• Conjugations such as ‘should of’, ‘would of,’ instead of ‘could have’, ‘should have’.

When editing, you need to be careful that your story isn’t taken off track. If you’re in the middle of a romantic scene, you don’t want your character to start watching a cat video on YouTube. Unless you’re proving a point against your characters getting together.

Read your writing out loud, straight through before starting to edit. Are you conveying anger, comedy, or sadness correctly? If not rewrite.

“Consider not polishing the book until you’ve written at least one draft.” ~ said James Patterson

When it comes to your dialogue, edit it until it moves the story forward and it conveys what you need to, in the least amount of words. All types of writing will benefit from editing.

Just remember -don’t start editing until you  have  a complete first draft.  Editing  sentences as you write them  will prevent your story, essay, poems, articles from  evolving into a reality.

Procrastination will stop you in the form of early editing.  This is important to reemphasize. Don’t edit until that first draft is fully written. 

Rag doll
Here Kitty-Kitty just look at thos baby blues- Now go back and edit.

Here are a couple of links to Proofreading and or editing  Information.

writing center.unc.edu

Learning English with Michelle.


Cooper’s Hawk thriving in Hampshire Illinois

Cooper's Hawk in Hampshire Illinois
Cooper’s Hawk in Hampshire Illinois June 2016

A Cooper’s Hawk has been nesting in Hampshire Township, just outside the town of Hampshire, Illinois. They can be seen flying swiftly between the trees. Circumnavigating farm fields, skimming over fences, twirling and disappearing only to reappear in a free fall.

They dive low to the ground like a kite on a tight string. Immediately, darting up to the treetops where they disappear in the dense foliage. Those explosions of speed are amazing. Observing their enthusiasm can take your breath away. While giving you an adrenaline rush that will have you on your toes, wishing you could follow them into that kaleidoscope of green. Calling out warnings, with a cak-cak-cak-cak-cak, in bursts of two to five seconds long, an alarm that a human is in the yard. At the same time, the air is charged with angry calls from other birds screeching that a Cooper’s Hawk is hunting.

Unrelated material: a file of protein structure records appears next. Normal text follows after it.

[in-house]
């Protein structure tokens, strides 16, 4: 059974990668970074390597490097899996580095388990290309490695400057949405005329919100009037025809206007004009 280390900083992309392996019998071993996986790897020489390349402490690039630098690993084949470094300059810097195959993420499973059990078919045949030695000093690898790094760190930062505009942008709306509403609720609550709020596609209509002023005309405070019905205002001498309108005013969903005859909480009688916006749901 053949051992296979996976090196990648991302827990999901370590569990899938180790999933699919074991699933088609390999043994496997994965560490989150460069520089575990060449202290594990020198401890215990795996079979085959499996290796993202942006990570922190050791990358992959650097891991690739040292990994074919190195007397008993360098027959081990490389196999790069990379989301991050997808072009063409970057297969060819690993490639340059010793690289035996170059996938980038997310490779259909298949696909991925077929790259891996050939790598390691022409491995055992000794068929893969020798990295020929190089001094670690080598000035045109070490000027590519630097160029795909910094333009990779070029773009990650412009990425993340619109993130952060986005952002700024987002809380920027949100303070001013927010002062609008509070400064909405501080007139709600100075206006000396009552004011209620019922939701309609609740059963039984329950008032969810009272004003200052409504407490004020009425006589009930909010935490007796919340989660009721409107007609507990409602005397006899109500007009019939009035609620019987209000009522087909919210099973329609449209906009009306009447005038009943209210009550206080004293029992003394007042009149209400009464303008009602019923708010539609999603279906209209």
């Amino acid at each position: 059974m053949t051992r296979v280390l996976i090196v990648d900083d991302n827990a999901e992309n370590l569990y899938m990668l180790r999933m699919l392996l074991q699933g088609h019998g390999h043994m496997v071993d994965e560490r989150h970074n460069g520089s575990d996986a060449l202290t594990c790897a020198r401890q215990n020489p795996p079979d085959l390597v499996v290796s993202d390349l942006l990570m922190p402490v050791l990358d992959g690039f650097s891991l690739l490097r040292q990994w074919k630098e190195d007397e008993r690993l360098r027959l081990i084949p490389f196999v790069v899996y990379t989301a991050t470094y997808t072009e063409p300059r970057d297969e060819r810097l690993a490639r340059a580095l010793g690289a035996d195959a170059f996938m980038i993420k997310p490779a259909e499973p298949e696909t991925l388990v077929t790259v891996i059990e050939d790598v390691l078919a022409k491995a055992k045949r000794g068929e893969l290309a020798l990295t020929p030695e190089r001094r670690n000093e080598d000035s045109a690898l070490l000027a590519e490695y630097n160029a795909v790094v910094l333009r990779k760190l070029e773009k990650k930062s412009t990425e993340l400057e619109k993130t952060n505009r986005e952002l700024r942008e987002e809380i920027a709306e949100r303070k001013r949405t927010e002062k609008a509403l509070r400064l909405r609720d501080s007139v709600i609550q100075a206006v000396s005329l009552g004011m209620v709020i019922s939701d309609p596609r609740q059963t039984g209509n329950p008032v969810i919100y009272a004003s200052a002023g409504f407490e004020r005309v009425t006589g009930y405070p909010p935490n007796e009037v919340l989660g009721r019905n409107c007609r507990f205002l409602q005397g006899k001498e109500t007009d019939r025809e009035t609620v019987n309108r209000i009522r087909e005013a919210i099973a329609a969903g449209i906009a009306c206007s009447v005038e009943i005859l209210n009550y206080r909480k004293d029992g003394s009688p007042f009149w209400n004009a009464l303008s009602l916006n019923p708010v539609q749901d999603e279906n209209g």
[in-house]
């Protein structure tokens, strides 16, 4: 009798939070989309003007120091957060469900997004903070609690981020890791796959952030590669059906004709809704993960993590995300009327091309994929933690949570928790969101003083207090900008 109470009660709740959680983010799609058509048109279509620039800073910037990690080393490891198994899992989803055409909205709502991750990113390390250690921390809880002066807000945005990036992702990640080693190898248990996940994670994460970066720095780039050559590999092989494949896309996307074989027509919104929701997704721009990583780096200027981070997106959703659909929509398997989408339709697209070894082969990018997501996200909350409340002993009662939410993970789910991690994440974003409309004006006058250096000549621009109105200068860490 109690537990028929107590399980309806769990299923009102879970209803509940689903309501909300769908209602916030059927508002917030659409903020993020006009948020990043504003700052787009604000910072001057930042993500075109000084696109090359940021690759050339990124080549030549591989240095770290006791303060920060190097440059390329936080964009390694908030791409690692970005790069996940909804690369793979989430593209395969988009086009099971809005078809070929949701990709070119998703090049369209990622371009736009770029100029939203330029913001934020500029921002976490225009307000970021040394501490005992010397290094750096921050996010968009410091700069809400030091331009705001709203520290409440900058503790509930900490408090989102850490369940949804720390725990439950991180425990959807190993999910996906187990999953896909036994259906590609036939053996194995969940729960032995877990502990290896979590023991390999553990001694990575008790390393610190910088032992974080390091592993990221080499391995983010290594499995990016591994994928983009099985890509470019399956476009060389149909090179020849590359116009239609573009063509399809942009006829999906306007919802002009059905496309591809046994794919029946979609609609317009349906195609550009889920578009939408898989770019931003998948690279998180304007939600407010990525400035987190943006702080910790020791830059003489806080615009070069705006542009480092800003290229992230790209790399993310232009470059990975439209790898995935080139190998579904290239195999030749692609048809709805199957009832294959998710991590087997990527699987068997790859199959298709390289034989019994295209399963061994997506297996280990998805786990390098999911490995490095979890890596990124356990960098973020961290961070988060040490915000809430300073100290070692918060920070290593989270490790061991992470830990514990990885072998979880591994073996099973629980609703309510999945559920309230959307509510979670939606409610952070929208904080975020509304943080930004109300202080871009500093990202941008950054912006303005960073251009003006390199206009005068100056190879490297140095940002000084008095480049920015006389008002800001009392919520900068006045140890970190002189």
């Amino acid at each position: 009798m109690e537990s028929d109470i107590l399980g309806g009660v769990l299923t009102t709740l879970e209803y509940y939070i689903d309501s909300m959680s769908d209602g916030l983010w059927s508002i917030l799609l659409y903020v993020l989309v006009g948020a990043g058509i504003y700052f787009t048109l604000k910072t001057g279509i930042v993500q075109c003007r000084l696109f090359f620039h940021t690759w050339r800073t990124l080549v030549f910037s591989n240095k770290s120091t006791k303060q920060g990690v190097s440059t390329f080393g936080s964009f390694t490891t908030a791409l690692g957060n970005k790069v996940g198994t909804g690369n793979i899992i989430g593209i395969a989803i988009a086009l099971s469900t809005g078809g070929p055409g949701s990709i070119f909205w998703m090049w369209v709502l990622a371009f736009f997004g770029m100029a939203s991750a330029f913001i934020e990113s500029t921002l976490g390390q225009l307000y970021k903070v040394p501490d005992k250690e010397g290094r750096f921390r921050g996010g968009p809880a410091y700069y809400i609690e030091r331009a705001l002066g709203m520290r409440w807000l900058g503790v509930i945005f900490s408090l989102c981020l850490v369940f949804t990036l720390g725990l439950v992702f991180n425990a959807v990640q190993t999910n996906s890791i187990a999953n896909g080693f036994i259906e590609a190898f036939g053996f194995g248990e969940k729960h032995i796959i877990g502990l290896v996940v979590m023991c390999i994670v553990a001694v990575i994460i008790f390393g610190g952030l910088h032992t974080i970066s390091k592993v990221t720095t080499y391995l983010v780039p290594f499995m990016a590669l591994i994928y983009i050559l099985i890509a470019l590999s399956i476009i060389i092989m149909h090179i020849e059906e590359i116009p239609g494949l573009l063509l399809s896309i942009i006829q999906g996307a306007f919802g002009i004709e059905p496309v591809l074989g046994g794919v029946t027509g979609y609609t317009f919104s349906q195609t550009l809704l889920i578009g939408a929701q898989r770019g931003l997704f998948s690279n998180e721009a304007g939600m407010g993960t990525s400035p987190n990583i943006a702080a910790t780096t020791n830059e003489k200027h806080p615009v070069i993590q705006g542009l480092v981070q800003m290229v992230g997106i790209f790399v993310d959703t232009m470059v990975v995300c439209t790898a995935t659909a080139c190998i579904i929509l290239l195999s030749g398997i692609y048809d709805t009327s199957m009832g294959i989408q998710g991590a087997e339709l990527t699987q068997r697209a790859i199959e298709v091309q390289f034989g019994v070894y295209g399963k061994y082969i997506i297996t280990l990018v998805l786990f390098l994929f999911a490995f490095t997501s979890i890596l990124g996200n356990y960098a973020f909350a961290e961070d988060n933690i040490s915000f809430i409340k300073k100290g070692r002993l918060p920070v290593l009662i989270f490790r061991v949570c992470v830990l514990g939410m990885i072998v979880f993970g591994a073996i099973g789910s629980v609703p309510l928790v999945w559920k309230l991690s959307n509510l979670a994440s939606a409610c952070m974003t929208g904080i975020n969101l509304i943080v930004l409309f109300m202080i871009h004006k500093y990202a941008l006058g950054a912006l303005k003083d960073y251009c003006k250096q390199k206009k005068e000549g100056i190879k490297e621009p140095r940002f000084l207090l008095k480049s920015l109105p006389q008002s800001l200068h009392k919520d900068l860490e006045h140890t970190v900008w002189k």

These hawks have a kettle of nicknames: Forest hawk, Chicken hawk, Blue Darter, Quail Hawk, Hen Hawk, Mexican hawk, Striker, Swift hawk, Lynx of the bird world, and a Flying Cross. They live up to every one of those names.

Early in May, an adult hawk was dive-bombing the house making it abundantly clear that they were nesting. Once you know that a bird is nesting, stay away from them. They are secretive and protective of their nests. Cooper’s Hawk can lay between two and five eggs and will attack if you try to approach them. You can’t blame them for trying to protect their offspring. Having humans around will  cause the birds stress and they may abandon their young.

They weigh between ten to twenty-four ounces. And have a wingspan of twenty-seven to thirty-six inches; similar to the size of a crow at fifteen to twenty inches long. According to, ‘hawkwatch.org’ a Cooper’s Hawk can be easily misidentified. They do look similar to Sharp-shinned Hawks, which are smaller birds. You would need to see two birds next to each other, comparing size and color to accurately identify a Cooper’s hawk. The color of their eyes, the iris, will change from a nestling’s bluish-gray to the juvenile’s bright yellow. With the changing plumage, from juvenile to adult, eye color will transform into the red iris of an adult.